It’s a simple set-up but rife with opportunities for misdirection as well as tension-filled intrigue but it’s also a set-up that is far removed from the original ‘Cloverfield‘. Despite it being considered a spiritual successor there’s no mention of the events from the original film, no returning characters, no hints or connections to the canon (Emmett mentions that Howard had worked on satellites and the internet seems to have leapt on this as confirmation of the two films co-existing but I personally consider it to be a massive reach). The entire structure and filming style is far removed from ‘Cloverfield‘ as well since instead of one-note, arc-less characters running around going nowhere in a found-footage format we instead have richly textured, interesting characters in a tightly shot and incredibly polished thriller-drama.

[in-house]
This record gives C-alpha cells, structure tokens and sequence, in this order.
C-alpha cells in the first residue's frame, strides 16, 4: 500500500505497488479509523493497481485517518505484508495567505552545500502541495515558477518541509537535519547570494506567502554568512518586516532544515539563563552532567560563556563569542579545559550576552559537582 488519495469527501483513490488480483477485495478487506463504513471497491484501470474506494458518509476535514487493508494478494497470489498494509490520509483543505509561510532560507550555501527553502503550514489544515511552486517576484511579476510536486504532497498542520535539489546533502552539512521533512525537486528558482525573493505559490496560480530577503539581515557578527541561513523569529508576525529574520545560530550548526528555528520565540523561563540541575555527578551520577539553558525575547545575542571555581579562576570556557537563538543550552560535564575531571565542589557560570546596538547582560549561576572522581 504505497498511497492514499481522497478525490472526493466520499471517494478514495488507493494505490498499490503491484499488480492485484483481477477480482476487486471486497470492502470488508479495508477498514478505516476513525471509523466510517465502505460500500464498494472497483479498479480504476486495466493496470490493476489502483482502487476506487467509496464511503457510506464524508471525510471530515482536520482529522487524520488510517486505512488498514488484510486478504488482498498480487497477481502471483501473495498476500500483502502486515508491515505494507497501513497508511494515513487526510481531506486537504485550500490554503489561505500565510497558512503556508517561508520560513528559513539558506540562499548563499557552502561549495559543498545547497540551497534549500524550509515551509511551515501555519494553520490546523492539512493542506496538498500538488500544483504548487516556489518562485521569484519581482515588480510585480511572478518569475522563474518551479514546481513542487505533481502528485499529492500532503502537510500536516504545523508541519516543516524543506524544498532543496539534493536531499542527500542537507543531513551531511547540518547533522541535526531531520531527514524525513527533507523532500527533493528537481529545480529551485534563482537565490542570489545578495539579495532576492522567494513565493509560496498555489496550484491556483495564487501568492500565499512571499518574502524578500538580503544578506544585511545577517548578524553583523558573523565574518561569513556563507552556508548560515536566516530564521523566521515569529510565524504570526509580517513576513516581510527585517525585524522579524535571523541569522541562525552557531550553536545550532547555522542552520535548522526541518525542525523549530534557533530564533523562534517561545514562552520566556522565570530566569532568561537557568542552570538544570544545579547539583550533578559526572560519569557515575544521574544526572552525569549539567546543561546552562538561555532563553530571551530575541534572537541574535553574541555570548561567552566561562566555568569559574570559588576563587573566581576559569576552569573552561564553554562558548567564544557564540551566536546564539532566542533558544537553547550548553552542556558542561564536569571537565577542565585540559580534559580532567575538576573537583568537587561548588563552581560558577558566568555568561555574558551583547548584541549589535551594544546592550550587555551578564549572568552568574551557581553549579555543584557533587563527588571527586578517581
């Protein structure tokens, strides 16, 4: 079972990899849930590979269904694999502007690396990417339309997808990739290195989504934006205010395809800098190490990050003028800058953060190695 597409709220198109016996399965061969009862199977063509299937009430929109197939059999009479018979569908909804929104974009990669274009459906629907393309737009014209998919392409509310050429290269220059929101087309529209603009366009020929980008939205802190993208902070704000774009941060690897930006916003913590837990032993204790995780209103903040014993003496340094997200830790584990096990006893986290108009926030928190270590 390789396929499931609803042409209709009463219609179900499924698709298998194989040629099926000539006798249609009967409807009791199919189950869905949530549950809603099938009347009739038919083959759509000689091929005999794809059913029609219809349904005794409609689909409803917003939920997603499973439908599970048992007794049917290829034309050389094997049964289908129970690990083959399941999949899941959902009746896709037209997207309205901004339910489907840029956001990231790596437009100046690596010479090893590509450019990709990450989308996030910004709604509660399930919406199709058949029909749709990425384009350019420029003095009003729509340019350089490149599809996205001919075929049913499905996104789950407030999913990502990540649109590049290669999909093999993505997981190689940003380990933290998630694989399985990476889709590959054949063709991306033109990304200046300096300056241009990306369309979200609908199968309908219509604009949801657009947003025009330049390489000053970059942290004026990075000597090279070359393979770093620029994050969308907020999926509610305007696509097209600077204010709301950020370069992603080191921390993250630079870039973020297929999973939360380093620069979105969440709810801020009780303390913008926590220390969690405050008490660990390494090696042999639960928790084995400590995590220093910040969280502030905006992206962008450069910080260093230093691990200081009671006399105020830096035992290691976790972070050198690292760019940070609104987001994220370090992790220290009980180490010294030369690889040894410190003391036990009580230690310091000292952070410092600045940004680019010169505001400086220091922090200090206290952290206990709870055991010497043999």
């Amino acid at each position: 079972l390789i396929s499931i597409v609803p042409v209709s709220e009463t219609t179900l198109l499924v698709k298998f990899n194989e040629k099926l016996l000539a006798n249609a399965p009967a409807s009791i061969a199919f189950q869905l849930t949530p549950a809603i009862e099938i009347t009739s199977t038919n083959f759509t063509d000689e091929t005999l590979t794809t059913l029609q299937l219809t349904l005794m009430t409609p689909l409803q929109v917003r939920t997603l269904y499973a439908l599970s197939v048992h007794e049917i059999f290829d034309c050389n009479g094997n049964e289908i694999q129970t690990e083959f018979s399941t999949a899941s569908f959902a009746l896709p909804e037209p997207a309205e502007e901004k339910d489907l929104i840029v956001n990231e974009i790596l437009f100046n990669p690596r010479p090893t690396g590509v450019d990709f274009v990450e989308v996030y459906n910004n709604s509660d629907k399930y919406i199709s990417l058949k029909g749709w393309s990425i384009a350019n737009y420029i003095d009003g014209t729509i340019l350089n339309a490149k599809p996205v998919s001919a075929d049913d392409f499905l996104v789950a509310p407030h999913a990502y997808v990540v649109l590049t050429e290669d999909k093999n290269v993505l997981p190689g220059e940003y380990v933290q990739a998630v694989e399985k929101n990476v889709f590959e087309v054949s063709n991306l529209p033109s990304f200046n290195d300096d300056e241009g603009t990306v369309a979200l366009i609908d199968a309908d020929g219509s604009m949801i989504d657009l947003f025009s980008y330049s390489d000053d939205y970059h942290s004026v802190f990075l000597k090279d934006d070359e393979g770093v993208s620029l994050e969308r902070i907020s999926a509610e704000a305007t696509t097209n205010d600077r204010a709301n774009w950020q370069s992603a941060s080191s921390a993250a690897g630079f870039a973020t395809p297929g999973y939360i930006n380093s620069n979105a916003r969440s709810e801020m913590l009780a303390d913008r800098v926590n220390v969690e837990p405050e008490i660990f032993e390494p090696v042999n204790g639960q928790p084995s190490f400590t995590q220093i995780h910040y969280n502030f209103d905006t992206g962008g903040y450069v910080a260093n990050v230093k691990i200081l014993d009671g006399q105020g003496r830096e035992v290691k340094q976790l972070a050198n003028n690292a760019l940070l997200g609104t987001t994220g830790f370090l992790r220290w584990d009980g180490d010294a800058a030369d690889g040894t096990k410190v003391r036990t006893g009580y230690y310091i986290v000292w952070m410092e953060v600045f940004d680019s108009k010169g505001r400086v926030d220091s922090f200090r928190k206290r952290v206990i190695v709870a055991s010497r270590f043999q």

One reason the tension remains high is because we’re seeing everything from Michelle’s perspective. She is the anchor and the gateway in which the audience learns about this alternate scenario and with the exception of a couple of cutaway shots the audience and Michelle’s experiences are completely in-sync. Driving this mystery is whether or not Howard can be trusted and whether or not he’s telling the truth about why they’re in this bunker. Has the world really been destroyed up above? Have aliens invaded? Is there some sort of virus contaminating the air? We don’t know, but Howard certainly has compelling evidence and conviction on his side and Emmett who claims to have known him for a long time certainly seems to have his back. All the way through the film, little nuggets of information are sprinkled into the polished screenplay which removes doubt but also raises more questions in equal measure throughout.